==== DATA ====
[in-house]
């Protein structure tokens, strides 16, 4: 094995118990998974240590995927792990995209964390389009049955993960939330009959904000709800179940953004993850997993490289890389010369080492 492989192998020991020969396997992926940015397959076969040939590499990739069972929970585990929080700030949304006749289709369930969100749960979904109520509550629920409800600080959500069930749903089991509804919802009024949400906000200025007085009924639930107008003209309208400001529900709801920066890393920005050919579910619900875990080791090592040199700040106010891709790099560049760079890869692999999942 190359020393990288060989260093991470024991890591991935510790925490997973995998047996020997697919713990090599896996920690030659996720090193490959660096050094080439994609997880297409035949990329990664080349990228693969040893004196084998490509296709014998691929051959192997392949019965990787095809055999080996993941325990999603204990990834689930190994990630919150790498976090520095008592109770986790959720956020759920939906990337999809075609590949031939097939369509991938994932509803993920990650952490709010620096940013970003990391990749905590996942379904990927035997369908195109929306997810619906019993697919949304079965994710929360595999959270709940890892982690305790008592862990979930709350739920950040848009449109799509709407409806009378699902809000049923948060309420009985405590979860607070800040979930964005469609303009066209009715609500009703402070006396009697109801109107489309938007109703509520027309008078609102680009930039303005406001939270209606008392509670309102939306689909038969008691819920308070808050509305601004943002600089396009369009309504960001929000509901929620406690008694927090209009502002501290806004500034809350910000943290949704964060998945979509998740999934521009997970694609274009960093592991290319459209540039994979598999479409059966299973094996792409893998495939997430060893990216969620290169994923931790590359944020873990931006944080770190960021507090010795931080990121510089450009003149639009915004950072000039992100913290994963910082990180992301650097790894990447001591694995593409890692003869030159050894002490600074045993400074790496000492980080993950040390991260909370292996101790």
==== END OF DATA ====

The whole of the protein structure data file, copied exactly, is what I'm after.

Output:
[in-house]
């Protein structure tokens, strides 16, 4: 094995118990998974240590995927792990995209964390389009049955993960939330009959904000709800179940953004993850997993490289890389010369080492 492989192998020991020969396997992926940015397959076969040939590499990739069972929970585990929080700030949304006749289709369930969100749960979904109520509550629920409800600080959500069930749903089991509804919802009024949400906000200025007085009924639930107008003209309208400001529900709801920066890393920005050919579910619900875990080791090592040199700040106010891709790099560049760079890869692999999942 190359020393990288060989260093991470024991890591991935510790925490997973995998047996020997697919713990090599896996920690030659996720090193490959660096050094080439994609997880297409035949990329990664080349990228693969040893004196084998490509296709014998691929051959192997392949019965990787095809055999080996993941325990999603204990990834689930190994990630919150790498976090520095008592109770986790959720956020759920939906990337999809075609590949031939097939369509991938994932509803993920990650952490709010620096940013970003990391990749905590996942379904990927035997369908195109929306997810619906019993697919949304079965994710929360595999959270709940890892982690305790008592862990979930709350739920950040848009449109799509709407409806009378699902809000049923948060309420009985405590979860607070800040979930964005469609303009066209009715609500009703402070006396009697109801109107489309938007109703509520027309008078609102680009930039303005406001939270209606008392509670309102939306689909038969008691819920308070808050509305601004943002600089396009369009309504960001929000509901929620406690008694927090209009502002501290806004500034809350910000943290949704964060998945979509998740999934521009997970694609274009960093592991290319459209540039994979598999479409059966299973094996792409893998495939997430060893990216969620290169994923931790590359944020873990931006944080770190960021507090010795931080990121510089450009003149639009915004950072000039992100913290994963910082990180992301650097790894990447001591694995593409890692003869030159050894002490600074045993400074790496000492980080993950040390991260909370292996101790």